Nobody does street theater like Theater for the New City, which is why we're so grateful that we managed to catch the very last performance of Bamboozled, or the Real Reality Show, the typically hilarious, incisive and infectious summer theatrical confection cooked up for the 35th year by director Crystal Field and the venturesome company of performers, musicians, and highly-skilled behind-the-scenes crew.
Theater for the New City's topical, satirical summer productions have made them a 21st-century mashup of the agitprop companies of the Great Depression and the activist street performers of the late 60s/early 70s.
Taking on the economic, political, social and cultural climate of the Great Recession, Bamboozled has first-rate production values and a cast of 33 actors with broad and subtle comic timing and gorgeous singing voices.
Since early August we've been meaning to get to one of their weekend productions that have traveled to different locations in all five boroughs, and today, at the last possible time, we managed to eke out some time after teaching our 9-to-noon class downtown at the wonderful Borough of Manhattan Community College.
Although we arrived late enough in the yard in front of St. Mark's Church on Second Avenue and Tenth Street to have to stand for the first half of the show, someone managed to find us a choice seat -- a dairy crate in the bank -- for the remainder.
Given that we're scrambling busy this term, teaching seven classes at four colleges six days a week, we'll cheat and cut and paste from the show's website for a little Bamboozled plot summary. (Students, it's okay if you credit your source!):
The hero of the play is a lowly but reliable Postman, whose route runs through Jackson Heights. He has always been very happy with his job, delivering the happiness of birthday cards, news of newborns and the romance of marriage invitations.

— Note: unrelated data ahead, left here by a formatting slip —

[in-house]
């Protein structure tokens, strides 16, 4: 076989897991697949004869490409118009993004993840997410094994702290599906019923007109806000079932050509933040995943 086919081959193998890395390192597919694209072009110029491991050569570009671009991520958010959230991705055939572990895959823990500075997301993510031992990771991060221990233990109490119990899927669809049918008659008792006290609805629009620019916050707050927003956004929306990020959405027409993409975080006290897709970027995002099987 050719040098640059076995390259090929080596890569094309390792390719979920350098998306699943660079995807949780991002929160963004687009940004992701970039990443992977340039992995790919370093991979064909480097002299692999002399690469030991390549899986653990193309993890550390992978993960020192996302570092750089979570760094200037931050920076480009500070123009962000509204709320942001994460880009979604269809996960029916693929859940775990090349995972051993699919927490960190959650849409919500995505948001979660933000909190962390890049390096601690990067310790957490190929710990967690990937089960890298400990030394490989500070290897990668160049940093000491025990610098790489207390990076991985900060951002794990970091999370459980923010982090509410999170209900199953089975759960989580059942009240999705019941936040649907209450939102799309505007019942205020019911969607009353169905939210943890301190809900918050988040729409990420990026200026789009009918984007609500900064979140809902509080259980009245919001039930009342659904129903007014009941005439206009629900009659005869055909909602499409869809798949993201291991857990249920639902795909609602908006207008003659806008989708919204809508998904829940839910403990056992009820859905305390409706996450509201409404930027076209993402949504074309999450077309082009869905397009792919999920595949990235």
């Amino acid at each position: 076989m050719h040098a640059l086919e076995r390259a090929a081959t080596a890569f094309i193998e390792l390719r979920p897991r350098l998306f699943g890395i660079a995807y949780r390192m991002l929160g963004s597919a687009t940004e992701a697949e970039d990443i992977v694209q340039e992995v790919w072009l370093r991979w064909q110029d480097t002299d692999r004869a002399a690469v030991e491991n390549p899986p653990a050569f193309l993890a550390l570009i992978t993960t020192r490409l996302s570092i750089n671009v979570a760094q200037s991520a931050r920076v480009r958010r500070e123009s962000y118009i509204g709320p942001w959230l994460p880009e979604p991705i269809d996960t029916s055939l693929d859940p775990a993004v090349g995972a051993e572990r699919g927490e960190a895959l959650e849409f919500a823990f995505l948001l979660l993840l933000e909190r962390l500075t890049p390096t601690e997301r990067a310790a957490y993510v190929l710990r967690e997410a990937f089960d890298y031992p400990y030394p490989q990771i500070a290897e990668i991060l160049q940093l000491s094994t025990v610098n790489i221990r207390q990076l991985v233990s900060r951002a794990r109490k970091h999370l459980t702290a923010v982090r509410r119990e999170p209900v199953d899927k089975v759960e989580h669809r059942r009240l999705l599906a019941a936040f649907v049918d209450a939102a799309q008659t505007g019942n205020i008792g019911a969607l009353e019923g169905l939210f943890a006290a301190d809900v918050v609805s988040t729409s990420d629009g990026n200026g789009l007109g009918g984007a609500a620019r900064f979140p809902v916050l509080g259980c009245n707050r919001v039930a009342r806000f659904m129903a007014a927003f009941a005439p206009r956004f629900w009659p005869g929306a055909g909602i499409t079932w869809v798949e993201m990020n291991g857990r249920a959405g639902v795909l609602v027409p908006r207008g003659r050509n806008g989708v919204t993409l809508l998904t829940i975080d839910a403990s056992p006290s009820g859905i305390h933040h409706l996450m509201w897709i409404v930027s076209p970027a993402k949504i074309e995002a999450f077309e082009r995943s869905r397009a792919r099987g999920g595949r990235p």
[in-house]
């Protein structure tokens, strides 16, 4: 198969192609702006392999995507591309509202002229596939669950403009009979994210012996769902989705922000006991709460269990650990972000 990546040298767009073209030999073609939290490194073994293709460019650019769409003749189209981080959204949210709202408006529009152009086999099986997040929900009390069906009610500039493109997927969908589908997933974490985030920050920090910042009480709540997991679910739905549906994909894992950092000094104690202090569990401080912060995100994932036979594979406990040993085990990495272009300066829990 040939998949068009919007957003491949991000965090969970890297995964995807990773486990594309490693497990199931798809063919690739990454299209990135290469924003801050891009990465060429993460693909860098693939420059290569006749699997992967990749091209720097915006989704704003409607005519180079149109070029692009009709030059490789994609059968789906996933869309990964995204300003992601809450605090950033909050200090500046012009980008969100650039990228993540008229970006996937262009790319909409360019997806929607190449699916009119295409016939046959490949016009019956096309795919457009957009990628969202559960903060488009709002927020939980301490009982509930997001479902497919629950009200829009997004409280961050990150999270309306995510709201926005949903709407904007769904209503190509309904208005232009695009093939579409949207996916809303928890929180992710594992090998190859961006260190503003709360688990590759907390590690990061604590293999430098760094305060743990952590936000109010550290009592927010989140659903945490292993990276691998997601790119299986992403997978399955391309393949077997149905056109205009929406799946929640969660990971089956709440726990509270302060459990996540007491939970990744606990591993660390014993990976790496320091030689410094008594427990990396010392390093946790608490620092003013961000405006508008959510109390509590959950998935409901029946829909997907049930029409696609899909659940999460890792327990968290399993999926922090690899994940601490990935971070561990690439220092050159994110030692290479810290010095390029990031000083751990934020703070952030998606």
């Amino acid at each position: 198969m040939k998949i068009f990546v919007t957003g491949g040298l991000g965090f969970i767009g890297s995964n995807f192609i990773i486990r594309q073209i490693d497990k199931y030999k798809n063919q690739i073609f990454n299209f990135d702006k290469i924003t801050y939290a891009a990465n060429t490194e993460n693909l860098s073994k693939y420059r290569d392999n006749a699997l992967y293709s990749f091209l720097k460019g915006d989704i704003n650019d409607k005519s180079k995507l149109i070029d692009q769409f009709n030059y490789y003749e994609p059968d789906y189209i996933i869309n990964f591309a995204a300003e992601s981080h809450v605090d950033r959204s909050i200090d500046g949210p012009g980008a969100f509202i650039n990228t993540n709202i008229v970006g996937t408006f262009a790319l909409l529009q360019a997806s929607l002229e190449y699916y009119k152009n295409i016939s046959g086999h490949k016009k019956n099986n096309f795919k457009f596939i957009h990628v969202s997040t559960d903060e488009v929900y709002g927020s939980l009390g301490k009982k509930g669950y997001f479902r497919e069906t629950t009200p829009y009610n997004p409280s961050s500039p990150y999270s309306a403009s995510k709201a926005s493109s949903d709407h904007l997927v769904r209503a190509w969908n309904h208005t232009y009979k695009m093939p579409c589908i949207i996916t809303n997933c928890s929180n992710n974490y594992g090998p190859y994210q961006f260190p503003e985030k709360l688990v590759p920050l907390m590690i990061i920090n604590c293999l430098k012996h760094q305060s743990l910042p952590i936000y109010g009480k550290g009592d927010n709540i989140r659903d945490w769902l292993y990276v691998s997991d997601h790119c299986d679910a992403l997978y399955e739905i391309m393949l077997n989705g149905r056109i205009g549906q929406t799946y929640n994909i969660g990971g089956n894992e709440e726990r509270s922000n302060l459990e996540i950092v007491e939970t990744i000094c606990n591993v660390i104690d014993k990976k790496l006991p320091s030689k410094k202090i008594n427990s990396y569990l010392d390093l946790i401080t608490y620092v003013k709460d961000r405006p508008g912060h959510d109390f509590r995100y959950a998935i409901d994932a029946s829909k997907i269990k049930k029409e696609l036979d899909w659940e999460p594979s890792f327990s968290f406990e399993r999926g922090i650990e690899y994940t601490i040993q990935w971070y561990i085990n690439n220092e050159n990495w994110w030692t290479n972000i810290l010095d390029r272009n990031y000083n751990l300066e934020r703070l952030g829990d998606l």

But this year, there is a terrible change--he is carrying a tsunami of unhappiness with pink slips, layoffs, businesses closings, Medicare terminations, closings of hospitals, firehouses and libraries; teacher terminations and condolences sent to the Japanese.
The TV haunts his dreams and corrupts his reality, with its bizarre reality shows and its news of wars in which we're not really there, but somehow we're bombing them to pieces.
He experiences a visitation from Diablo Hysterico, the Rock 'n' Roll King of the Underworld, who reveals to him our Faustian contract with Nuclear Power. Diablo declares, "You are America! Lord and Master of the World!"
Our hero resists the responsibility until he is visited by a fugitive from the future, who screams out what he has seen and pleads not to be sent back.
But Diablo sings him away, and the Postman flies with him to see a people-less planet--a silent world, with nothing but grasses and overhanging trees, and little animals scurrying here and there, and the only vestige of Human Civilization: a few Pokemon characters left over from a digital remix.
The operetta shows how a strong young man, slipping quickly towards middle age, can see through the maelstrom of bad news towards a clear vision of a cleaner, more harmonious planet.